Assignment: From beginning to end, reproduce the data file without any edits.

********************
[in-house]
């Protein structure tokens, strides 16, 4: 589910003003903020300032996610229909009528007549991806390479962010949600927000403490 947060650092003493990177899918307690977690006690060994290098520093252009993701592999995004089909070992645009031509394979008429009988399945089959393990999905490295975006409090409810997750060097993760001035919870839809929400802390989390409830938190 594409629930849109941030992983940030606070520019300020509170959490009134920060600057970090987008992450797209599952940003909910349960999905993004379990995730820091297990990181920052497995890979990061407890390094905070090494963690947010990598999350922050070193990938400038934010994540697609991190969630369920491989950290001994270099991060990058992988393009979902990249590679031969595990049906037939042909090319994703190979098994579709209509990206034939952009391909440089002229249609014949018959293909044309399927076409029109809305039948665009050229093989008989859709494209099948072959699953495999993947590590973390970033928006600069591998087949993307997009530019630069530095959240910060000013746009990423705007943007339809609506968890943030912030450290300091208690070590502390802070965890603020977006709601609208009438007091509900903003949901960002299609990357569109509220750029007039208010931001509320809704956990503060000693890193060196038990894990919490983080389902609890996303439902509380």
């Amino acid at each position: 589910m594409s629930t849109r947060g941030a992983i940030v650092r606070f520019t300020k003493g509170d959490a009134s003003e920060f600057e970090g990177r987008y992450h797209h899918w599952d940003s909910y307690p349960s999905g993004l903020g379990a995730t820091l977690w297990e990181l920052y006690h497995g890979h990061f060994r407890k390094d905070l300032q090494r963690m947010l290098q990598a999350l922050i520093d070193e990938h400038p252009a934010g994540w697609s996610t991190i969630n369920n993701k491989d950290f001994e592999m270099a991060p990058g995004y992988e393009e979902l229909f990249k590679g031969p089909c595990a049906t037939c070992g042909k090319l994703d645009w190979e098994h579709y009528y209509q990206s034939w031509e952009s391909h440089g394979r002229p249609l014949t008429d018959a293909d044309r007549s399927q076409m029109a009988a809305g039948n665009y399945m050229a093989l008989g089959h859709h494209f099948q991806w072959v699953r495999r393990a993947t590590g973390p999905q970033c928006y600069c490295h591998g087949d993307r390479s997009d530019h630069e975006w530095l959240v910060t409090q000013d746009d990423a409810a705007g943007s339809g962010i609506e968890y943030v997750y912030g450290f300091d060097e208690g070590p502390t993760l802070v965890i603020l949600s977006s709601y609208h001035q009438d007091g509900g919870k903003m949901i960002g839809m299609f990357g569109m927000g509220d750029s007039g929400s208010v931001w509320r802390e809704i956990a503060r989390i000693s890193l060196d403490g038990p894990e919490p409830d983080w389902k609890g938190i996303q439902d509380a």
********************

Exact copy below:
[in-house]
């Protein structure tokens, strides 16, 4: 589910003003903020300032996610229909009528007549991806390479962010949600927000403490 947060650092003493990177899918307690977690006690060994290098520093252009993701592999995004089909070992645009031509394979008429009988399945089959393990999905490295975006409090409810997750060097993760001035919870839809929400802390989390409830938190 594409629930849109941030992983940030606070520019300020509170959490009134920060600057970090987008992450797209599952940003909910349960999905993004379990995730820091297990990181920052497995890979990061407890390094905070090494963690947010990598999350922050070193990938400038934010994540697609991190969630369920491989950290001994270099991060990058992988393009979902990249590679031969595990049906037939042909090319994703190979098994579709209509990206034939952009391909440089002229249609014949018959293909044309399927076409029109809305039948665009050229093989008989859709494209099948072959699953495999993947590590973390970033928006600069591998087949993307997009530019630069530095959240910060000013746009990423705007943007339809609506968890943030912030450290300091208690070590502390802070965890603020977006709601609208009438007091509900903003949901960002299609990357569109509220750029007039208010931001509320809704956990503060000693890193060196038990894990919490983080389902609890996303439902509380």
């Amino acid at each position: 589910m594409s629930t849109r947060g941030a992983i940030v650092r606070f520019t300020k003493g509170d959490a009134s003003e920060f600057e970090g990177r987008y992450h797209h899918w599952d940003s909910y307690p349960s999905g993004l903020g379990a995730t820091l977690w297990e990181l920052y006690h497995g890979h990061f060994r407890k390094d905070l300032q090494r963690m947010l290098q990598a999350l922050i520093d070193e990938h400038p252009a934010g994540w697609s996610t991190i969630n369920n993701k491989d950290f001994e592999m270099a991060p990058g995004y992988e393009e979902l229909f990249k590679g031969p089909c595990a049906t037939c070992g042909k090319l994703d645009w190979e098994h579709y009528y209509q990206s034939w031509e952009s391909h440089g394979r002229p249609l014949t008429d018959a293909d044309r007549s399927q076409m029109a009988a809305g039948n665009y399945m050229a093989l008989g089959h859709h494209f099948q991806w072959v699953r495999r393990a993947t590590g973390p999905q970033c928006y600069c490295h591998g087949d993307r390479s997009d530019h630069e975006w530095l959240v910060t409090q000013d746009d990423a409810a705007g943007s339809g962010i609506e968890y943030v997750y912030g450290f300091d060097e208690g070590p502390t993760l802070v965890i603020l949600s977006s709601y609208h001035q009438d007091g509900g919870k903003m949901i960002g839809m299609f990357g569109m927000g509220d750029s007039g929400s208010v931001w509320r802390e809704i956990a503060r989390i000693s890193l060196d403490g038990p894990e919490p409830d983080w389902k609890g938190i996303q439902d509380a």